The identification of the shocks that drive these two components is based on restrictions that are derived from economic theory. They include restrictions that stem from the long-run equilibrium relationships of a stable money demand, purchasing power parity (PPP), and arbitrage between output and real stock prices.5 The money demand equation embeds the monetarist view that, in the long run, inflation/ deflation is a monetary phenomenon. Purchasing power parity captures the effects of price convergence with trading partners. The arbitrage relationship between output and real stock prices captures the idea that certain developments in the real (supply) side of the economy, such as improved productivity or labor market reforms, can engender trends in asset prices because of their impact on current and prospective levels of corporate profitability. Additional restrictions that include the concept of long-run neutrality of money (vertical Phillips curve) and assumptions on stickiness in the adjustment process of certain variables to shocks are also used to obtain an exact identification of all shocks in the system.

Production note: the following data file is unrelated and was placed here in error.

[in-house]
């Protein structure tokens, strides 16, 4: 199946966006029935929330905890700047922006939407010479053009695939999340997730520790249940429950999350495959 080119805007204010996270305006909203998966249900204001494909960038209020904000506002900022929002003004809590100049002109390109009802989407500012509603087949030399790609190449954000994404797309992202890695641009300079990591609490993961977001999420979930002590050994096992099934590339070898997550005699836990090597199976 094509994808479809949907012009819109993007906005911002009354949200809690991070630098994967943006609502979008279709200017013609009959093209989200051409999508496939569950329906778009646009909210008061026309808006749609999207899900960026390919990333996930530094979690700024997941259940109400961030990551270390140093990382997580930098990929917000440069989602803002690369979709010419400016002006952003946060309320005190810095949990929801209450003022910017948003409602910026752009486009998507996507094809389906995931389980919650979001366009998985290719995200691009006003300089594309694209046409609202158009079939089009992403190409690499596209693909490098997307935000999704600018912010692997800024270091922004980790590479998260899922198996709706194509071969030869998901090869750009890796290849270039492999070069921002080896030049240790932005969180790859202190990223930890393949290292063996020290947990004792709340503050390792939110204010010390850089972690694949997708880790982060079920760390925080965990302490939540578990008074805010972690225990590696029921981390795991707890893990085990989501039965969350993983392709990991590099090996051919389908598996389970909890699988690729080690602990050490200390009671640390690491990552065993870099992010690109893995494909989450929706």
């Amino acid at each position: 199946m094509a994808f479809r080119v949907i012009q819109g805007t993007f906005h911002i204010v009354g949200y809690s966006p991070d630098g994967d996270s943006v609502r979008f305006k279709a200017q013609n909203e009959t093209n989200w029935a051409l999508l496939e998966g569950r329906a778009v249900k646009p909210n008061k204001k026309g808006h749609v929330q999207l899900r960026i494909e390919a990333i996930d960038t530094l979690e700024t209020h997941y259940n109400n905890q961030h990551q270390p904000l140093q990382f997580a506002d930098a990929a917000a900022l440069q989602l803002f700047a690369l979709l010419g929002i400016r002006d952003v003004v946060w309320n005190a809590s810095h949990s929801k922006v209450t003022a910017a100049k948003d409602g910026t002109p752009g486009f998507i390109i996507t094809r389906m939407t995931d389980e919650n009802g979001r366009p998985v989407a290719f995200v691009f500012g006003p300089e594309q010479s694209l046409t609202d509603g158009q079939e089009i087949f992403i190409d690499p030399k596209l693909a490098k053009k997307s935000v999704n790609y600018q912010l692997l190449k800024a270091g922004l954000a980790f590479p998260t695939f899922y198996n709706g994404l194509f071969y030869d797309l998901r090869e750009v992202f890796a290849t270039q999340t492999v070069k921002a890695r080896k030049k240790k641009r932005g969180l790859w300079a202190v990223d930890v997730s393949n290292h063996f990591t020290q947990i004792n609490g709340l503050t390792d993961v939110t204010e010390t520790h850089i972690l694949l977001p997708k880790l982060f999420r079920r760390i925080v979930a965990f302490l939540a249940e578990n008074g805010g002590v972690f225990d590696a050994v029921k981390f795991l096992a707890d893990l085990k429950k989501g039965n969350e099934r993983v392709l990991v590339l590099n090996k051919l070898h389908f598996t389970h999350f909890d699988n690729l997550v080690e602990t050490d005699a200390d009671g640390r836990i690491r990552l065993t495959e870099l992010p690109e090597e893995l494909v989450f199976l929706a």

The interpretation of the permanent and transitory components of each variable depends upon the effects of which shocks they include. For example, because the transitory component of output includes the short-run effects of productivity shocks, it cannot be literally considered as a standard measure of output gap that would convey the notion of pressures arising from only the demand side of the economy.

Results

Over the 1998: Q4–2002: Q3 period, the decline in the price level has been associated with a decline in both its transitory and permanent components.6

Although downward pressures on the price level resulting from the decline in the transitory component have been very pronounced during the initial phase of deflation, these have become progressively weaker. Consequently, most of the fall in the price level between 2001: Q3 and 2002: Q3 is accounted for by the decline in its permanent component (Figure 5.2).

Figure 5.2.
Figure 5.2.

Prices: Actual, Permanent, and Transitory Components